This is a picture of health care workers from Georgia on-board a Southwest flight bound for New York. A loving army whose mission is to provide the shelter in the face of an unyielding storm. They are the front lines in this battle against a relentless enemy, and they fight not for a particular flag or country or political party. The battle they wage is for humankind. And if this global pandemic has taught us anything, it’s to understand ourselves as citizens not of one place but of all places. A lesson brought home by our health care workers.
I’ve been an outspoken critic of the New Orleans Saints for quite some time, but then perspective happened. Their head coach, Sean Payton, tested positive for COVID-19. And all of a sudden I couldn’t remember why any of that other stuff mattered as much as hoping he got better. And then of course there is Drew Brees and his wife Brittany, who do great things on the regular. This week came the announcement they will be donating $5 million dollars to various charities throughout Louisiana- one of the hardest hit states. These two make up one hell of a championship team.
With no sports on the calendar, this doesn’t mean the athletes who entertain us aren’t getting things done. Shin-Soo Choo provides us with yet another example of this. The Texas Rangers outfielder is donating $1,000 dollars to every minor leaguer in his organization. The dude doesn’t hide behind his big major league contract when giving back to those in need is a much better idea.
Frank over at the now retired A Frank Angle chimed in this week with a beautiful story about a man and his never ending quest to find the good in this world. I’ll let Frank tell it from here.
Steve Hartman isn’t an everyday Joe – he’s a reporter for CBS News who captures good stories. Because Coronavirus has taken him off the road, he did an online course for kids about kindness … Kindness 101. I had seen various reports through the week about his project, but here’s the final one that I saw this evening.
When Dr. Sarosh Janjua was pulled over for speeding on a Minnesota highway recently, she figured there was a debit to her bank account on her horizon. The cardiologist from Massachusetts travels to the North Star State once a month for work and on this particular day, she met the wrong end of state trooper Brian Schwartz‘s radar gun. But instead of a fine, Schwartz gave her a heartfelt reprimand to keep it safe and then handed her five N95 masks. The gesture left Janjua in tears, that for one beautiful moment in time, were joyous ones.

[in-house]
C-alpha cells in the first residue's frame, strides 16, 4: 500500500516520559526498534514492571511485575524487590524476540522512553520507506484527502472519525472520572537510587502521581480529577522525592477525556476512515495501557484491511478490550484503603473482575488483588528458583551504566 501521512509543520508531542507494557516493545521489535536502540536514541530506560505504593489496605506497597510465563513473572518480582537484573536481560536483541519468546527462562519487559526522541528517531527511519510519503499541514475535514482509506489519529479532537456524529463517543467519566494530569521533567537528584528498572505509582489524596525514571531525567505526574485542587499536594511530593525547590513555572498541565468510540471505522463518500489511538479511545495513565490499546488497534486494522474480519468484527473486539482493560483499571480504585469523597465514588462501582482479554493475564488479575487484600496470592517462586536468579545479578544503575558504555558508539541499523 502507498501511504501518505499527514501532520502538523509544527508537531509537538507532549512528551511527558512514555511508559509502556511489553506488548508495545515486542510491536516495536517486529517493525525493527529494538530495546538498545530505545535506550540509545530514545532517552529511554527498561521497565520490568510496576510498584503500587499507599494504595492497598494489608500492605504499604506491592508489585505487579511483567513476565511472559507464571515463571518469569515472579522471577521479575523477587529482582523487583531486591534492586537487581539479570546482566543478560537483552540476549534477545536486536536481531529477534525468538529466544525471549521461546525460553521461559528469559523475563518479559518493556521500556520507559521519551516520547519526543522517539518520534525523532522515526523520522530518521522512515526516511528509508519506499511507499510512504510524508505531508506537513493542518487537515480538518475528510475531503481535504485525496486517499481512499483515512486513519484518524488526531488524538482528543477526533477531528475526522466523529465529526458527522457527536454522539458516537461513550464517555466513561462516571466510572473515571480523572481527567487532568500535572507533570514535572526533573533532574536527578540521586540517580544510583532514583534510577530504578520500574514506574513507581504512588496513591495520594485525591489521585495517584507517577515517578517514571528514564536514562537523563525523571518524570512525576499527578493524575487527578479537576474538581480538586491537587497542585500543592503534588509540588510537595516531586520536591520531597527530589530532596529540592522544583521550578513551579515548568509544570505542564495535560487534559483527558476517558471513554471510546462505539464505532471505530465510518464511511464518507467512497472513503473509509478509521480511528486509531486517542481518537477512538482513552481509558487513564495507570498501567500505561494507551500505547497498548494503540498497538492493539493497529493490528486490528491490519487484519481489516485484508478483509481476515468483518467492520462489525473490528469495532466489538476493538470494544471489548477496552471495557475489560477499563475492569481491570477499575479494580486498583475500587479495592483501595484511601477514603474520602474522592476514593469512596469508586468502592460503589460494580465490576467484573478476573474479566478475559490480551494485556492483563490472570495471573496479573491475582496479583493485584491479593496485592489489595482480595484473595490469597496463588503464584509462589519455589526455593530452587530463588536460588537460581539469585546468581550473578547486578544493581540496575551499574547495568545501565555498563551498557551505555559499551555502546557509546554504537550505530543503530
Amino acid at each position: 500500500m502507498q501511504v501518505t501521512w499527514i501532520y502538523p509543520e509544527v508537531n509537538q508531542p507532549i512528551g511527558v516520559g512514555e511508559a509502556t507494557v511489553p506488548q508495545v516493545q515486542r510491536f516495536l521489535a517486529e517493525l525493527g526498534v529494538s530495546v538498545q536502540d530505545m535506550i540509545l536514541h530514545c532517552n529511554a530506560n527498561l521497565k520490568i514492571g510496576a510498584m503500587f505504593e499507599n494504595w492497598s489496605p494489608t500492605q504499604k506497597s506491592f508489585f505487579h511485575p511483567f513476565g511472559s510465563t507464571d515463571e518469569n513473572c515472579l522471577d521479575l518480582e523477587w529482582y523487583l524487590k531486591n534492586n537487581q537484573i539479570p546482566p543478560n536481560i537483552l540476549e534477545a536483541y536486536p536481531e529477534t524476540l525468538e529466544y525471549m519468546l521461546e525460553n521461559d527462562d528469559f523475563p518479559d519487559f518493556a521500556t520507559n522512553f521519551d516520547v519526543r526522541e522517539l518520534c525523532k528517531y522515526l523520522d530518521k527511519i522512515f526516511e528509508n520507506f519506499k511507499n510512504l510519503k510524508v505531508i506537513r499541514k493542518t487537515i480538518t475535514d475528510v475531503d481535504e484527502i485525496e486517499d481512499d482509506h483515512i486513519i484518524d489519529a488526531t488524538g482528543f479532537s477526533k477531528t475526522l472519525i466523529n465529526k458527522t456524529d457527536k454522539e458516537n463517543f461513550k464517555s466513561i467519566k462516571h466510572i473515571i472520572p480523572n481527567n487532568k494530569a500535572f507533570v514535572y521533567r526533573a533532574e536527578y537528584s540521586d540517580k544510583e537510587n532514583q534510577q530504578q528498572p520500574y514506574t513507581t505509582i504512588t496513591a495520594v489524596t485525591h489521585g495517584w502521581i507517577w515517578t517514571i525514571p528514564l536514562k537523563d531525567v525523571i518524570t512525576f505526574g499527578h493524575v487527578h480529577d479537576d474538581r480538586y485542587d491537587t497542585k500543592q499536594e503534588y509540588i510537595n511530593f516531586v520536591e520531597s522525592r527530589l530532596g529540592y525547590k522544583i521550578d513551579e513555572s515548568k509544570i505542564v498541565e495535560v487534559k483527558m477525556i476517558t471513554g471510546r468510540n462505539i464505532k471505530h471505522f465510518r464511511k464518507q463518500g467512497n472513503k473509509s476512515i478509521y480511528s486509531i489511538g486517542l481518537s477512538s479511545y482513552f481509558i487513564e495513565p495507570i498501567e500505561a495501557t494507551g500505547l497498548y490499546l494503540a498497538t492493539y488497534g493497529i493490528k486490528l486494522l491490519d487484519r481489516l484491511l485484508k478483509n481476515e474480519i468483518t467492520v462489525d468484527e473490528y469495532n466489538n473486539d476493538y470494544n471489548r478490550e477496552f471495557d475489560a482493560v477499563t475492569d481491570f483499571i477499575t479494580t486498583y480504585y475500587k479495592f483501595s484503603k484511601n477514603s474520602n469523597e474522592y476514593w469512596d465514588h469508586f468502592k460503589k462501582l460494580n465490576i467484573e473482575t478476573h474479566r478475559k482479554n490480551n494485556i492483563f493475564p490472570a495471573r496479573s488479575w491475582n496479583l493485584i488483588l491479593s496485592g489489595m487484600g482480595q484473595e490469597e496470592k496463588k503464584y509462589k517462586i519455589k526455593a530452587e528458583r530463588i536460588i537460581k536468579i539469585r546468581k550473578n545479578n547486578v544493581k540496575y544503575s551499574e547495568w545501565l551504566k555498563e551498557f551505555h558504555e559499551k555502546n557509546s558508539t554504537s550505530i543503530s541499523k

Dale over at A Dalectable Life has chimed in with a couple of winners this week. And yes, Imma keep using sporting terms since there ain’t no sports in sight . .
Her first get involves a service dog in training named Wynn who is already earning her stripes and then some as she provides respite to medical staff who find themselves in the midst of a frightening battle in Denver, Colorado. Wynn is being trained to become an assistance dog for Canine Companions for Independence -an organization that provides assistance dogs free of charges to those in need.
“Seeing stuff and hearing stuff that you can’t unsee has an impact on you,” Says Susan Ryan, an emergency physician at Rose Medical Center “That’s where the dogs come in. When you are in the presence of the dog and petting them you are taking a moment to ground yourself at that present time.”
The one year old yellow lab gives the staff something that is in seriously short supply these days: Peace of mind.
Like millions of students across the country, twelve year old Rylee Anderson is continuing her education in a virtual classroom this spring. So when the middle schooler from Madison, South Dakota struggled to get a grasp on her algebra work, her teacher took it upon himself to give her some much appreciated one on one instruction. So Chris Waba showed up on her front porch with a whiteboard and his marker.
They spent the next ten minutes working it out from different sides of her front porch door. Because as Waba puts it, he’s always communicated best when face to face with his students. And this current state of the world we live in wasn’t going to change the way Waba has been doing his thing for the past twenty seven years. Because that’s how we make it through this time. By understanding that the little things? Can be a really big deal.
My last story is about an exchange I had with a nurse whilst in line at the grocery store the other day. It was a simple conversation inside this most complex of times, as we adhered to the necessary commandment of a social distance. She was frazzled and scared, even if she never admitted as much. Fear is the kind of desperate knell those in the field of health care dare not ring. But I could tell her stiff upper lip was a trembling mess when there was nobody around to keep score.
I wanted to hug her and tell her that everything was going to be alright. But I knew that was against the rules, and it almost made me cry to think that we really don’t know when things get back to being alright again. And thank God for her, and for all the other people whose job it is to stand in front of a tsunami and maintain that stiff upper lip.
Before she left, she thanked me for the conversation and I thanked her for everything she is doing. She gave me a tired laugh, her face worn down with all the worst case scenarios she must somehow accept in order to do her job.
“I just want to go home,”